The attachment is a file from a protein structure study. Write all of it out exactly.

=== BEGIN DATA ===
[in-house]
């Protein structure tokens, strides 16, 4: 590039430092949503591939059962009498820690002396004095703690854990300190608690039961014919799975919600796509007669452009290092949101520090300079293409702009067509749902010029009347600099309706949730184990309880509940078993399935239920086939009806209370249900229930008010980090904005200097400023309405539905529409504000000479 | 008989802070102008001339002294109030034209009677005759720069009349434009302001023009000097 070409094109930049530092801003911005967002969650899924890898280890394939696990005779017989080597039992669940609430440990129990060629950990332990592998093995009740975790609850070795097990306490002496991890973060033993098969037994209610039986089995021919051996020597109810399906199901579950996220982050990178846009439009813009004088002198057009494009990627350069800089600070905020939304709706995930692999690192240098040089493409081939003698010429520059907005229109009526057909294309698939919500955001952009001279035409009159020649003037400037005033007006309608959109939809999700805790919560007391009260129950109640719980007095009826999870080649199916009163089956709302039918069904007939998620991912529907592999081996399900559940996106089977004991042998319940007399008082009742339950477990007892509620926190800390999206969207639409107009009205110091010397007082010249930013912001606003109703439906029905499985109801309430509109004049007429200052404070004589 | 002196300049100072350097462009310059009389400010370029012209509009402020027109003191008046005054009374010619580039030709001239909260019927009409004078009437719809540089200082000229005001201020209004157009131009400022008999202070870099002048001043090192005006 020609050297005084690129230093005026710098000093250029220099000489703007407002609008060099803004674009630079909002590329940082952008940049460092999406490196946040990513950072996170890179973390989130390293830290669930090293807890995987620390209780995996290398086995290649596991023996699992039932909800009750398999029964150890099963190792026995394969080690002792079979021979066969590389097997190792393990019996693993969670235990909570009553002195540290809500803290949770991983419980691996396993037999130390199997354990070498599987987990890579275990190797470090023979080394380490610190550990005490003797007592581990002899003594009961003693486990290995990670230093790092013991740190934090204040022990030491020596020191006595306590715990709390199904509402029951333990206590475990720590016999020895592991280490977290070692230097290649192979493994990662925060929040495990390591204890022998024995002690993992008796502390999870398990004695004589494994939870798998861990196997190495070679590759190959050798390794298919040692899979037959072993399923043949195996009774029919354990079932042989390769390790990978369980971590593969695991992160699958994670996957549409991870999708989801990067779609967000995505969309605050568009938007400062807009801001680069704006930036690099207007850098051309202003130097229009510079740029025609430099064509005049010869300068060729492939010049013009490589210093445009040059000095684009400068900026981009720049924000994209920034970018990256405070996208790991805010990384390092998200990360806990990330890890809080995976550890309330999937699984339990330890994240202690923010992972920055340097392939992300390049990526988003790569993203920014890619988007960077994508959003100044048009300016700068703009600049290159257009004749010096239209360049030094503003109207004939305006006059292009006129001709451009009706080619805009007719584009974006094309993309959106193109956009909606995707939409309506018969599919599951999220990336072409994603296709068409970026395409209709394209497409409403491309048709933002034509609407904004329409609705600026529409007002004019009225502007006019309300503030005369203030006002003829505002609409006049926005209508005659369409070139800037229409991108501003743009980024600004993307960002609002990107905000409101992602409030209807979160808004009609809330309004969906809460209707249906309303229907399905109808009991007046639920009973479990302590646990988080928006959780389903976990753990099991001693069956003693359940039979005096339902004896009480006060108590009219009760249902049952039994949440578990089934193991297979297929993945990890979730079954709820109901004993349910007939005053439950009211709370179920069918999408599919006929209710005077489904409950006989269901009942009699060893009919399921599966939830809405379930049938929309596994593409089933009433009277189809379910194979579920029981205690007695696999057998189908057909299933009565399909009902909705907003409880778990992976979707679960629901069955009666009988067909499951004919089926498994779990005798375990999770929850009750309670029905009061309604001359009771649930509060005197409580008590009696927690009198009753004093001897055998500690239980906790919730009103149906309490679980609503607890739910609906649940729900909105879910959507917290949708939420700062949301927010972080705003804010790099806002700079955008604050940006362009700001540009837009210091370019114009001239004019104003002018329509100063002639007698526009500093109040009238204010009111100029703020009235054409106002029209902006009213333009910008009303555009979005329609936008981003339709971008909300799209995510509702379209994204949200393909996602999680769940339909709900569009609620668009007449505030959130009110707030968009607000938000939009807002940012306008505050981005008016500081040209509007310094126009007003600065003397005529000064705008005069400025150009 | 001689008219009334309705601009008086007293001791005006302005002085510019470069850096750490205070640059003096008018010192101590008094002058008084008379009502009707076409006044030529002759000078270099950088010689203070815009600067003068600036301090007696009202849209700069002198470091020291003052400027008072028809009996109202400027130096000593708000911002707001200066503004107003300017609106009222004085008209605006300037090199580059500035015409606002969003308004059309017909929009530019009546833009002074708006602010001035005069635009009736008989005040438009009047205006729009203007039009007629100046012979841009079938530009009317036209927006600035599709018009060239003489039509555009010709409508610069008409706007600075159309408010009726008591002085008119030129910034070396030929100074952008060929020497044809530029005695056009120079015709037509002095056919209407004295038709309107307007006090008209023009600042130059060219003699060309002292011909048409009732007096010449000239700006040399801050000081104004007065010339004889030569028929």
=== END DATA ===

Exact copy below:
[in-house]
């Protein structure tokens, strides 16, 4: 590039430092949503591939059962009498820690002396004095703690854990300190608690039961014919799975919600796509007669452009290092949101520090300079293409702009067509749902010029009347600099309706949730184990309880509940078993399935239920086939009806209370249900229930008010980090904005200097400023309405539905529409504000000479 | 008989802070102008001339002294109030034209009677005759720069009349434009302001023009000097 070409094109930049530092801003911005967002969650899924890898280890394939696990005779017989080597039992669940609430440990129990060629950990332990592998093995009740975790609850070795097990306490002496991890973060033993098969037994209610039986089995021919051996020597109810399906199901579950996220982050990178846009439009813009004088002198057009494009990627350069800089600070905020939304709706995930692999690192240098040089493409081939003698010429520059907005229109009526057909294309698939919500955001952009001279035409009159020649003037400037005033007006309608959109939809999700805790919560007391009260129950109640719980007095009826999870080649199916009163089956709302039918069904007939998620991912529907592999081996399900559940996106089977004991042998319940007399008082009742339950477990007892509620926190800390999206969207639409107009009205110091010397007082010249930013912001606003109703439906029905499985109801309430509109004049007429200052404070004589 | 002196300049100072350097462009310059009389400010370029012209509009402020027109003191008046005054009374010619580039030709001239909260019927009409004078009437719809540089200082000229005001201020209004157009131009400022008999202070870099002048001043090192005006 020609050297005084690129230093005026710098000093250029220099000489703007407002609008060099803004674009630079909002590329940082952008940049460092999406490196946040990513950072996170890179973390989130390293830290669930090293807890995987620390209780995996290398086995290649596991023996699992039932909800009750398999029964150890099963190792026995394969080690002792079979021979066969590389097997190792393990019996693993969670235990909570009553002195540290809500803290949770991983419980691996396993037999130390199997354990070498599987987990890579275990190797470090023979080394380490610190550990005490003797007592581990002899003594009961003693486990290995990670230093790092013991740190934090204040022990030491020596020191006595306590715990709390199904509402029951333990206590475990720590016999020895592991280490977290070692230097290649192979493994990662925060929040495990390591204890022998024995002690993992008796502390999870398990004695004589494994939870798998861990196997190495070679590759190959050798390794298919040692899979037959072993399923043949195996009774029919354990079932042989390769390790990978369980971590593969695991992160699958994670996957549409991870999708989801990067779609967000995505969309605050568009938007400062807009801001680069704006930036690099207007850098051309202003130097229009510079740029025609430099064509005049010869300068060729492939010049013009490589210093445009040059000095684009400068900026981009720049924000994209920034970018990256405070996208790991805010990384390092998200990360806990990330890890809080995976550890309330999937699984339990330890994240202690923010992972920055340097392939992300390049990526988003790569993203920014890619988007960077994508959003100044048009300016700068703009600049290159257009004749010096239209360049030094503003109207004939305006006059292009006129001709451009009706080619805009007719584009974006094309993309959106193109956009909606995707939409309506018969599919599951999220990336072409994603296709068409970026395409209709394209497409409403491309048709933002034509609407904004329409609705600026529409007002004019009225502007006019309300503030005369203030006002003829505002609409006049926005209508005659369409070139800037229409991108501003743009980024600004993307960002609002990107905000409101992602409030209807979160808004009609809330309004969906809460209707249906309303229907399905109808009991007046639920009973479990302590646990988080928006959780389903976990753990099991001693069956003693359940039979005096339902004896009480006060108590009219009760249902049952039994949440578990089934193991297979297929993945990890979730079954709820109901004993349910007939005053439950009211709370179920069918999408599919006929209710005077489904409950006989269901009942009699060893009919399921599966939830809405379930049938929309596994593409089933009433009277189809379910194979579920029981205690007695696999057998189908057909299933009565399909009902909705907003409880778990992976979707679960629901069955009666009988067909499951004919089926498994779990005798375990999770929850009750309670029905009061309604001359009771649930509060005197409580008590009696927690009198009753004093001897055998500690239980906790919730009103149906309490679980609503607890739910609906649940729900909105879910959507917290949708939420700062949301927010972080705003804010790099806002700079955008604050940006362009700001540009837009210091370019114009001239004019104003002018329509100063002639007698526009500093109040009238204010009111100029703020009235054409106002029209902006009213333009910008009303555009979005329609936008981003339709971008909300799209995510509702379209994204949200393909996602999680769940339909709900569009609620668009007449505030959130009110707030968009607000938000939009807002940012306008505050981005008016500081040209509007310094126009007003600065003397005529000064705008005069400025150009 | 001689008219009334309705601009008086007293001791005006302005002085510019470069850096750490205070640059003096008018010192101590008094002058008084008379009502009707076409006044030529002759000078270099950088010689203070815009600067003068600036301090007696009202849209700069002198470091020291003052400027008072028809009996109202400027130096000593708000911002707001200066503004107003300017609106009222004085008209605006300037090199580059500035015409606002969003308004059309017909929009530019009546833009002074708006602010001035005069635009009736008989005040438009009047205006729009203007039009007629100046012979841009079938530009009317036209927006600035599709018009060239003489039509555009010709409508610069008409706007600075159309408010009726008591002085008119030129910034070396030929100074952008060929020497044809530029005695056009120079015709037509002095056919209407004295038709309107307007006090008209023009600042130059060219003699060309002292011909048409009732007096010449000239700006040399801050000081104004007065010339004889030569028929």